Thursday, August 30, 2007

Minivan Donation Serves Multiple Purposes

Grand Caravan


Makes Me Want To Buy A Chrysler

On May 22, 2007, one family was forever changed when gunmen stormed an Illinois Federal Savings Bank in Chicago, killing Tramaine Gibson Sr., a husband and a father of seven. Gibson worked as a teller at the bank and attended college part-time, working toward a degree in criminal justice. He was an active member of his church, ministering to the youth and the community. His was a very promising life cut short.

Last week, as Chrysler released the 2008 Dodge Grand Caravan and Chrysler Town & Country minivans to Chicago dealers, the automaker donated that area’s first 2008 Dodge Grand Caravan to the family of Tramaine Gibson.

The cynical side of me knows why Chrysler did this (publicity galore, good corporate citizenship), and when I told my husband about it, he scoffed that their motivations weren’t “pure.” Personally, I say who cares about Chrysler’s motivations?

Call me a sucker, but I’m touched by this — it’s personal and it’s meaningful. It is a small gesture toward one family for whom it will make a difference. I like random acts of kindness, and as a result, I’m loving Chrysler for doing this. I know that’s what the company wants; in fact, I’m probably the target market Chrysler wants to reach with this donation. I’m a middle-class, married mother of one, thinking about having more children and knowing my Volkswagen Jetta won’t last as my family grows. Stories like this almost make me want to buy a Town & Country, even though long ago, when I was younger and much cooler, I swore I would never drive a minivan. Life never turns out how you imagined it would, does it?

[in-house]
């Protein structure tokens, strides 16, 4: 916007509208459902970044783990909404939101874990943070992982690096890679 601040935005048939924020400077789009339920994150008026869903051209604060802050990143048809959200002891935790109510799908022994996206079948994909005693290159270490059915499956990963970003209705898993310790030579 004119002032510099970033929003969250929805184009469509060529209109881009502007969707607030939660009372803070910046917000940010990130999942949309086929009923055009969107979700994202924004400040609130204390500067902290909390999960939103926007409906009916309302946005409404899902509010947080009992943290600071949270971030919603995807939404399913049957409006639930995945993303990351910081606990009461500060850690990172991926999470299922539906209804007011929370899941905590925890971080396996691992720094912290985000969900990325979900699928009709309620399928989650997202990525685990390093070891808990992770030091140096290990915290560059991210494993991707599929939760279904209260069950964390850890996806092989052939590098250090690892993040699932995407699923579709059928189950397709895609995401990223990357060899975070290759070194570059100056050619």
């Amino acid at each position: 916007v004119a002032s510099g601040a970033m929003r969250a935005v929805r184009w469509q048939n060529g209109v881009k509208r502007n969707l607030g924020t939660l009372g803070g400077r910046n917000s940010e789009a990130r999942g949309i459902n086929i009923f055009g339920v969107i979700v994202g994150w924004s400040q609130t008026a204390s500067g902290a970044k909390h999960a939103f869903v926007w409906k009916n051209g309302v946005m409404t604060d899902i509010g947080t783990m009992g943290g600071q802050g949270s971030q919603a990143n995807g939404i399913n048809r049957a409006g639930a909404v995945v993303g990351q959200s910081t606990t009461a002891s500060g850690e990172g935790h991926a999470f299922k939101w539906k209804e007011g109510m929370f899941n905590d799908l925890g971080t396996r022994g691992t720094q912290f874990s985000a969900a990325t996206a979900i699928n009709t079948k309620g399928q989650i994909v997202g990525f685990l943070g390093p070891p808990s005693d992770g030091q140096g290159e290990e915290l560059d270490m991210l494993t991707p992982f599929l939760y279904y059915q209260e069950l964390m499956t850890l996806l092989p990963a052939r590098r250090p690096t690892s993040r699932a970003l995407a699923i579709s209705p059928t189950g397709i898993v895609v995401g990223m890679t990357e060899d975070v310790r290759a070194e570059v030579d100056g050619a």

I’d encourage every car manufacturer to give away cars to folks who really need them. Go ahead and publicize it — get into a big, philanthropic competition. It’s cheaper than primetime TV spots, and they would be acting as benefactors to people who could really use some help.

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